I soon realised these experiences were shared by the police officers navigating dark islands. All officers talked about darkness. They described how it interfered with their work: feeling exhausted and disoriented, getting lost, and not knowing in which direction they were driving. One officer came back from an unsuccessful house inquiry explaining: ‘There are no streetlights. It’s pitch black. It’s the darkest place I’ve ever been. I couldn’t find the bastard house.’
Yet darkness also affected officers more profoundly. It shaped the way they perceived the islands, and how they felt and moved within them.
In the light islands were playgrounds for exploration. The starkness of the Shetland landscape became exciting: we drove to remote cliffs to spot seals, orcas and otters on clear days, or to see shooting stars, red moons and auroras on clear nights. Officers described the colours of the land and sea, the sunsets they had seen, the wildlife and boats that passed.
In the dark, however, islands became places of vulnerability. Officers described them as empty, lonely, barren places: ‘bleak’, ‘desolate’, depressing’, ‘shit’, ‘grey’. Yet darkness wasn’t simply experienced as absence – of light, colour or pleasure. Instead, it was active, oppressive and visceral. Dark islands were hostile places. Just as I felt ‘hemmed in’ in my house, officers described being crushed or consumed by darkness. It was penetrating, ‘claustrophobic’, ‘oppressive’; they described ‘sinking’ into the landscape.
Phenomenological research helps illuminate why darkness seems to generate this bodily sense of vulnerability. Shaw (2015, p586) argues that in light, vision holds objects at a distance, becoming a ‘protective field’ which delineates the self from the world. In darkness, the boundaries between the body and environment are eroded (also Edensor 2013, Merleau-Ponty 1962, Morris 2011). Bodies become porous, leaving us open and vulnerable to the world outside. Or, as one officer described it, in darkness ‘I felt I was being swallowed by the island’.
For island officers, immersion in darkness was profoundly unsettling. As a result, officers drove quickly through dark places or avoided them entirely. Instead they headed to the comfort of the police station, or circulated around populated places with the safety of illuminated light. As one officer put it, when cloud cover at night meant there was no light at all, ‘that’s when you return to the station’. Islands became mapped through the light and the dark, structuring where officers went and what they did.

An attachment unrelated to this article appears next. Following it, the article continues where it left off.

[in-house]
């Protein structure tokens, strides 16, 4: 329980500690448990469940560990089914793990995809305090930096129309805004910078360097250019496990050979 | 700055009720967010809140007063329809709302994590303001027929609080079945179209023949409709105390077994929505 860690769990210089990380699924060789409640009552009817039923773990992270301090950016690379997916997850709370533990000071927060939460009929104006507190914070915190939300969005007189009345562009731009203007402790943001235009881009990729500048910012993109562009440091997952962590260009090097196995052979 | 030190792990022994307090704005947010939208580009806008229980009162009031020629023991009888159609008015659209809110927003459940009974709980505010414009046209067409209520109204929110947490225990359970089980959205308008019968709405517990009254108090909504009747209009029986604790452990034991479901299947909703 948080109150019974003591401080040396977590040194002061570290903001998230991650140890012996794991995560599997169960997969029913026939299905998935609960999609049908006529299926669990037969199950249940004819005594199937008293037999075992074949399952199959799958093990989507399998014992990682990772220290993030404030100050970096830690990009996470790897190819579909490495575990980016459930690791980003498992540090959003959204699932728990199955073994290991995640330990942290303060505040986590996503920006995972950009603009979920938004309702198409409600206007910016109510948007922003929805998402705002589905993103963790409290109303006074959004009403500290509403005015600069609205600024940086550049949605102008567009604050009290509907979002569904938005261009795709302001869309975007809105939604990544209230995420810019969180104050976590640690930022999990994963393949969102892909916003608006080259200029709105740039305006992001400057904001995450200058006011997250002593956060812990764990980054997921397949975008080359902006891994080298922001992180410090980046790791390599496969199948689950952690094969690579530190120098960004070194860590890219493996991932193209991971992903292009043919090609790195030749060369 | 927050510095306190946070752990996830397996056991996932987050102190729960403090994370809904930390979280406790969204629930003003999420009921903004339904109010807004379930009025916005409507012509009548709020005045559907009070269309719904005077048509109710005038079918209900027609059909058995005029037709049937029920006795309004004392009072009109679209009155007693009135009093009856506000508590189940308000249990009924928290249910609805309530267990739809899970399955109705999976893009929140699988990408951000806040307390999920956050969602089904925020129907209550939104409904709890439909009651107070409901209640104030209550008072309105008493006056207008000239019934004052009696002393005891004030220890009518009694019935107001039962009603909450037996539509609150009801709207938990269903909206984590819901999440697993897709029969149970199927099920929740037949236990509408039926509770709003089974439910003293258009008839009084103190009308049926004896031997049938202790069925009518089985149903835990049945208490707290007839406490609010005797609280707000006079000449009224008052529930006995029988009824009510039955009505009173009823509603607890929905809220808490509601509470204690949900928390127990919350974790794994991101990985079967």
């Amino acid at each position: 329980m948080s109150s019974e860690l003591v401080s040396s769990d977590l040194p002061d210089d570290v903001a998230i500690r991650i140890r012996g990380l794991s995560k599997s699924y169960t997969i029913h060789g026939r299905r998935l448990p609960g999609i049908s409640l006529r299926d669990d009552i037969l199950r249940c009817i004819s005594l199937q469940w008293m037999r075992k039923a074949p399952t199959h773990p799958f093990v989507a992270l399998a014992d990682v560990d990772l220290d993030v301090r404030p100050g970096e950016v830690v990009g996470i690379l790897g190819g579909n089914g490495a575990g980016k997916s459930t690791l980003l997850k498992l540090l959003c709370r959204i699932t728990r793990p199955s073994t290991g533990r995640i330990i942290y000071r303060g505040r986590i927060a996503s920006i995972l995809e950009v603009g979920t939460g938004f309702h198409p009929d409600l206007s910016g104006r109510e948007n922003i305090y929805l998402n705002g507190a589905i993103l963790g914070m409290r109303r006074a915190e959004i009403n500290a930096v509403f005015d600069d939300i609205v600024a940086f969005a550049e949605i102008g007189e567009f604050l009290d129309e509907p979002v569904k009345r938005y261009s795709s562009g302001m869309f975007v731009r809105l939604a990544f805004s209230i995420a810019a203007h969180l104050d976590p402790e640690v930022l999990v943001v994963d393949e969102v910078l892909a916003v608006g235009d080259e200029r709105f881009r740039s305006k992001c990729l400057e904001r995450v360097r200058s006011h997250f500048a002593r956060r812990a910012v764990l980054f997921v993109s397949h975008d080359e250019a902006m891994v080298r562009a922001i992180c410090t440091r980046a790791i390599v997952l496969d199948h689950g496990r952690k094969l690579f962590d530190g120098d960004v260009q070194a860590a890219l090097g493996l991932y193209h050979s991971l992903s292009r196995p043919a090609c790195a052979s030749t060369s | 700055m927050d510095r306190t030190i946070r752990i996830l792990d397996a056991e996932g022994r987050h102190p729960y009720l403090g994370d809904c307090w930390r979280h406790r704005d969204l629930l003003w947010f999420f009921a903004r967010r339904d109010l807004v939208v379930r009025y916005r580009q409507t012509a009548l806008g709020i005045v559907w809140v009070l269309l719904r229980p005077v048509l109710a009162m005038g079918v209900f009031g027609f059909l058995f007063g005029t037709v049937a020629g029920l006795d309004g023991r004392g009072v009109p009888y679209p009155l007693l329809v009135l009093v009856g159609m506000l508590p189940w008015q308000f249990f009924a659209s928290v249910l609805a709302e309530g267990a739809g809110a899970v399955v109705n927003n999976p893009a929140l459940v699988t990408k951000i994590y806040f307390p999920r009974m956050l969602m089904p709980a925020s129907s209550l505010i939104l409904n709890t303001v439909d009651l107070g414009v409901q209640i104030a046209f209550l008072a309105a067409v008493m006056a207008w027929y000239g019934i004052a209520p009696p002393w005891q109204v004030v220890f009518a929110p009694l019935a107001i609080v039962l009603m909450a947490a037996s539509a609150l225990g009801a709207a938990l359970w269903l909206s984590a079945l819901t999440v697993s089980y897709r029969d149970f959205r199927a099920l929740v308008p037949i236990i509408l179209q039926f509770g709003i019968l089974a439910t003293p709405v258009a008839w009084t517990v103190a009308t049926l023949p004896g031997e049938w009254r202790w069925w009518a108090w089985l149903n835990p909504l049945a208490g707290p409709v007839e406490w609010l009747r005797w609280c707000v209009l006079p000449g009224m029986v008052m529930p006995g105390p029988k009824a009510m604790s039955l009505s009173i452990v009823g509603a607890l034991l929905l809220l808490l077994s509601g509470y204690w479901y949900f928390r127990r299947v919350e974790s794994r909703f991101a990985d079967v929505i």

Where the police go, where they focus their attention, directly affects the use of state power. Research in dark islands suggest that their sensory experience of the environment, and the darkness and light in which they are submerged, is crucial to how police officers think, feel and move through the areas they police, and consequently what they do and who they encounter. So why have these phenomena been overlooked in police scholarship? As I have argued elsewhere (Souhami 2023), the consistency of the urban context of police research seems to have led us to overlook the physical environment of police work altogether. Remote Northern islands reveal that there is more to criminology than our preoccupations suggest. We should not be afraid of the dark.
For more on this research, see:
Souhami, A (2023): “Weather, Light and Darkness in Remote Island Policing: Expanding the Horizons of the Criminological Imagination”. The British Journal of Criminology. 63 (3) pp 634–650, https://doi.org/10.1093/bjc/azac052
You may also be interested in the ‘Just Humans’ podcast ‘Darkness: Dr Anna Souhami’ produced by the Scottish Centre for Crime and Justice Research: https://www.sccjr.ac.uk/podcast/darkness-dr-anna-souhami/
Edensor, T (2013): ‘Reconnecting with Darkness: Gloomy landscapes, lightless places’. Social and cultural geography 14, 446-65
Merleau-Ponty (1962): Phenomenology of Perception. Translated by C Smith. London: Routledge and Kegan Paul.
Morris, NJ (2011): ‘Night walking: darkness and sensory perception in a night-time landscape installation’. Cultural Geographies 18 (3), 315-342
Shaw, R (2015): ‘Controlling darkness: self, dark and the domestic night’. Cultural Geographies 22 (4), 585-600